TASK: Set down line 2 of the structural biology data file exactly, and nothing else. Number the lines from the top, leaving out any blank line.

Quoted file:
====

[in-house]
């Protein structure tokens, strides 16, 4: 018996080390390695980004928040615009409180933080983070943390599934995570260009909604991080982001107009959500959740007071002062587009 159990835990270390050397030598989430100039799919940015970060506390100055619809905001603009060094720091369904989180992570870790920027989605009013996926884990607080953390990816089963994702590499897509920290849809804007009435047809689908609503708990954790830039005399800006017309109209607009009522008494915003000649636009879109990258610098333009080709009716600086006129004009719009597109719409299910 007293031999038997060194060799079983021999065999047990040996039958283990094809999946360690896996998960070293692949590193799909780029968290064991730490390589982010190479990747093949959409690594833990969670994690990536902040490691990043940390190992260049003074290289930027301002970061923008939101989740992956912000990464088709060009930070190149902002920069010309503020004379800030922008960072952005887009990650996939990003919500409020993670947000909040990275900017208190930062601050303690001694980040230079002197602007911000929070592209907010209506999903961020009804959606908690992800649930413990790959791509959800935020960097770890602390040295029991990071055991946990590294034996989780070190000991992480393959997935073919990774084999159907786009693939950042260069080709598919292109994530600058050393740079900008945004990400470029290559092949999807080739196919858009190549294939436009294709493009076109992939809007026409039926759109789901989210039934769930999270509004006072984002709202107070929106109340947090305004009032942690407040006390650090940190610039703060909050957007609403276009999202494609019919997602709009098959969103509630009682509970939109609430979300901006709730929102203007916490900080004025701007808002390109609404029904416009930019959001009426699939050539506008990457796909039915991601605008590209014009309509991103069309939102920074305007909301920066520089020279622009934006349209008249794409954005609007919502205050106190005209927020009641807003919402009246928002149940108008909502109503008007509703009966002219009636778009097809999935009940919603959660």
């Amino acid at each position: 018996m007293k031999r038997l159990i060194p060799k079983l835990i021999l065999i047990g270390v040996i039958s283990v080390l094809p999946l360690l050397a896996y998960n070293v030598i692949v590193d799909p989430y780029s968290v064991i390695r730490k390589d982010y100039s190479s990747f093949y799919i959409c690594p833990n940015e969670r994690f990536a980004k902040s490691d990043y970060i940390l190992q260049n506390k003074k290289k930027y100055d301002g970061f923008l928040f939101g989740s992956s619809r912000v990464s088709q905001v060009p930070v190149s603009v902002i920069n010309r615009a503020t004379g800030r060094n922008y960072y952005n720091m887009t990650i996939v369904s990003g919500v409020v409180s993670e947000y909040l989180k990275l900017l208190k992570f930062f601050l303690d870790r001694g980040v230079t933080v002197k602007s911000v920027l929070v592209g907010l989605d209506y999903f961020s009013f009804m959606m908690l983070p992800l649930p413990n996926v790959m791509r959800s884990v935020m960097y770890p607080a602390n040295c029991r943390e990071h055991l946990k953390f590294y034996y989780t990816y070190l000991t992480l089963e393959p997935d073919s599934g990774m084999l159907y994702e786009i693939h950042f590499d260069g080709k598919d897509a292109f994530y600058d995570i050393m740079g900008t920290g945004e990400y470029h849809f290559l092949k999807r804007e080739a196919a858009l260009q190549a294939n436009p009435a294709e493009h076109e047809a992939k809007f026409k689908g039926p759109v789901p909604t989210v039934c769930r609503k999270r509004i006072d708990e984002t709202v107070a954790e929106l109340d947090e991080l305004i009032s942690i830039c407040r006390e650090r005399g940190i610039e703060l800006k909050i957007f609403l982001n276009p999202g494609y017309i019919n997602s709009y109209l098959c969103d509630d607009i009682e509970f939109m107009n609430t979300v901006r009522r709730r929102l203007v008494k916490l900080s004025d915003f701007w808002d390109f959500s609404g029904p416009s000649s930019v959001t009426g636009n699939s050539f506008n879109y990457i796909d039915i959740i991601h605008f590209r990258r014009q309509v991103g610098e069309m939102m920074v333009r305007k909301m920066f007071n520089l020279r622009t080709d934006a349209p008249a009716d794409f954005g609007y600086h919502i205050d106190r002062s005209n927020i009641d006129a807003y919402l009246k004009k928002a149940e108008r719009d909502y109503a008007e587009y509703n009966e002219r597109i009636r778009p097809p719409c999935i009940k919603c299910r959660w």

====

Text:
């Protein structure tokens, strides 16, 4: 018996080390390695980004928040615009409180933080983070943390599934995570260009909604991080982001107009959500959740007071002062587009 159990835990270390050397030598989430100039799919940015970060506390100055619809905001603009060094720091369904989180992570870790920027989605009013996926884990607080953390990816089963994702590499897509920290849809804007009435047809689908609503708990954790830039005399800006017309109209607009009522008494915003000649636009879109990258610098333009080709009716600086006129004009719009597109719409299910 007293031999038997060194060799079983021999065999047990040996039958283990094809999946360690896996998960070293692949590193799909780029968290064991730490390589982010190479990747093949959409690594833990969670994690990536902040490691990043940390190992260049003074290289930027301002970061923008939101989740992956912000990464088709060009930070190149902002920069010309503020004379800030922008960072952005887009990650996939990003919500409020993670947000909040990275900017208190930062601050303690001694980040230079002197602007911000929070592209907010209506999903961020009804959606908690992800649930413990790959791509959800935020960097770890602390040295029991990071055991946990590294034996989780070190000991992480393959997935073919990774084999159907786009693939950042260069080709598919292109994530600058050393740079900008945004990400470029290559092949999807080739196919858009190549294939436009294709493009076109992939809007026409039926759109789901989210039934769930999270509004006072984002709202107070929106109340947090305004009032942690407040006390650090940190610039703060909050957007609403276009999202494609019919997602709009098959969103509630009682509970939109609430979300901006709730929102203007916490900080004025701007808002390109609404029904416009930019959001009426699939050539506008990457796909039915991601605008590209014009309509991103069309939102920074305007909301920066520089020279622009934006349209008249794409954005609007919502205050106190005209927020009641807003919402009246928002149940108008909502109503008007509703009966002219009636778009097809999935009940919603959660």